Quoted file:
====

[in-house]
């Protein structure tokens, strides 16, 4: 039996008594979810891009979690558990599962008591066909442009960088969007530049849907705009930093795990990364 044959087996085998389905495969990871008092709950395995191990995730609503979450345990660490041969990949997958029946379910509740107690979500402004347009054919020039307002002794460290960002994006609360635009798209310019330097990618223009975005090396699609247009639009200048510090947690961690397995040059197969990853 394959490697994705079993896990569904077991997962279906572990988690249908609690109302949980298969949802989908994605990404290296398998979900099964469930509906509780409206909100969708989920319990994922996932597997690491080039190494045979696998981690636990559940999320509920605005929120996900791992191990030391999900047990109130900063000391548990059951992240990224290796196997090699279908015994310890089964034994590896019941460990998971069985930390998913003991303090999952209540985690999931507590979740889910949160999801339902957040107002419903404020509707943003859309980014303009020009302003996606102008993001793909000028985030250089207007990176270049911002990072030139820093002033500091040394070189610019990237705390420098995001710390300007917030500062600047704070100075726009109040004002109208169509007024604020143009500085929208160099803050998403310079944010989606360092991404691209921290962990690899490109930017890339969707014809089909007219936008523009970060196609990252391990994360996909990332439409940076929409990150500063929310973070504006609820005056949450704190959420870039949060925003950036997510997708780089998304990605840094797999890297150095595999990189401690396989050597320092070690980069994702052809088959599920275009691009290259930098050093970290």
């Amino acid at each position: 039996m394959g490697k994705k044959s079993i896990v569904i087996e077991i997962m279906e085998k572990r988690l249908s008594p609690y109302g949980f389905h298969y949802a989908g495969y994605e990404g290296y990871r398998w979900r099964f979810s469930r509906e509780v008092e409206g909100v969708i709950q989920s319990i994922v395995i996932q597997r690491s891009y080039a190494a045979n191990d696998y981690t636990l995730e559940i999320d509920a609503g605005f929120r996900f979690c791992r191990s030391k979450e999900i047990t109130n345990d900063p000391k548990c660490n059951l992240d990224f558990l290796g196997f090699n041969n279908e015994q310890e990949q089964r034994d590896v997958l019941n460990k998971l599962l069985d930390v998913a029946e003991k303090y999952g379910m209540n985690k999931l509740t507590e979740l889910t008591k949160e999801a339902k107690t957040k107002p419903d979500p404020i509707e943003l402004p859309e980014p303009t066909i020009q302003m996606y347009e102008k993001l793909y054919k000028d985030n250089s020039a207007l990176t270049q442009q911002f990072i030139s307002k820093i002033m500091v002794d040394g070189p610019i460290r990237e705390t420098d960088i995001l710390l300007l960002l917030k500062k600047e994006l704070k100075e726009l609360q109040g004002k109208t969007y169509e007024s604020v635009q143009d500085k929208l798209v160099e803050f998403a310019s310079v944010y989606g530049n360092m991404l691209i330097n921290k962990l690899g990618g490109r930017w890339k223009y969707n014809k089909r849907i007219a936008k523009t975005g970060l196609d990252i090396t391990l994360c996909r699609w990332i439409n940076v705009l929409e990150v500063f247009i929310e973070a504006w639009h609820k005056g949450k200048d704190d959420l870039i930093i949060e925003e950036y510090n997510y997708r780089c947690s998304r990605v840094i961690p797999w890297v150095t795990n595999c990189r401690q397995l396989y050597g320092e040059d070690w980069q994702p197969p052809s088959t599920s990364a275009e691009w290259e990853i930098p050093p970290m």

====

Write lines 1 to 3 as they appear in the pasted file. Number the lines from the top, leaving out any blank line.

[in-house]
């Protein structure tokens, strides 16, 4: 039996008594979810891009979690558990599962008591066909442009960088969007530049849907705009930093795990990364 044959087996085998389905495969990871008092709950395995191990995730609503979450345990660490041969990949997958029946379910509740107690979500402004347009054919020039307002002794460290960002994006609360635009798209310019330097990618223009975005090396699609247009639009200048510090947690961690397995040059197969990853 394959490697994705079993896990569904077991997962279906572990988690249908609690109302949980298969949802989908994605990404290296398998979900099964469930509906509780409206909100969708989920319990994922996932597997690491080039190494045979696998981690636990559940999320509920605005929120996900791992191990030391999900047990109130900063000391548990059951992240990224290796196997090699279908015994310890089964034994590896019941460990998971069985930390998913003991303090999952209540985690999931507590979740889910949160999801339902957040107002419903404020509707943003859309980014303009020009302003996606102008993001793909000028985030250089207007990176270049911002990072030139820093002033500091040394070189610019990237705390420098995001710390300007917030500062600047704070100075726009109040004002109208169509007024604020143009500085929208160099803050998403310079944010989606360092991404691209921290962990690899490109930017890339969707014809089909007219936008523009970060196609990252391990994360996909990332439409940076929409990150500063929310973070504006609820005056949450704190959420870039949060925003950036997510997708780089998304990605840094797999890297150095595999990189401690396989050597320092070690980069994702052809088959599920275009691009290259930098050093970290």
């Amino acid at each position: 039996m394959g490697k994705k044959s079993i896990v569904i087996e077991i997962m279906e085998k572990r988690l249908s008594p609690y109302g949980f389905h298969y949802a989908g495969y994605e990404g290296y990871r398998w979900r099964f979810s469930r509906e509780v008092e409206g909100v969708i709950q989920s319990i994922v395995i996932q597997r690491s891009y080039a190494a045979n191990d696998y981690t636990l995730e559940i999320d509920a609503g605005f929120r996900f979690c791992r191990s030391k979450e999900i047990t109130n345990d900063p000391k548990c660490n059951l992240d990224f558990l290796g196997f090699n041969n279908e015994q310890e990949q089964r034994d590896v997958l019941n460990k998971l599962l069985d930390v998913a029946e003991k303090y999952g379910m209540n985690k999931l509740t507590e979740l889910t008591k949160e999801a339902k107690t957040k107002p419903d979500p404020i509707e943003l402004p859309e980014p303009t066909i020009q302003m996606y347009e102008k993001l793909y054919k000028d985030n250089s020039a207007l990176t270049q442009q911002f990072i030139s307002k820093i002033m500091v002794d040394g070189p610019i460290r990237e705390t420098d960088i995001l710390l300007l960002l917030k500062k600047e994006l704070k100075e726009l609360q109040g004002k109208t969007y169509e007024s604020v635009q143009d500085k929208l798209v160099e803050f998403a310019s310079v944010y989606g530049n360092m991404l691209i330097n921290k962990l690899g990618g490109r930017w890339k223009y969707n014809k089909r849907i007219a936008k523009t975005g970060l196609d990252i090396t391990l994360c996909r699609w990332i439409n940076v705009l929409e990150v500063f247009i929310e973070a504006w639009h609820k005056g949450k200048d704190d959420l870039i930093i949060e925003e950036y510090n997510y997708r780089c947690s998304r990605v840094i961690p797999w890297v150095t795990n595999c990189r401690q397995l396989y050597g320092e040059d070690w980069q994702p197969p052809s088959t599920s990364a275009e691009w290259e990853i930098p050093p970290m």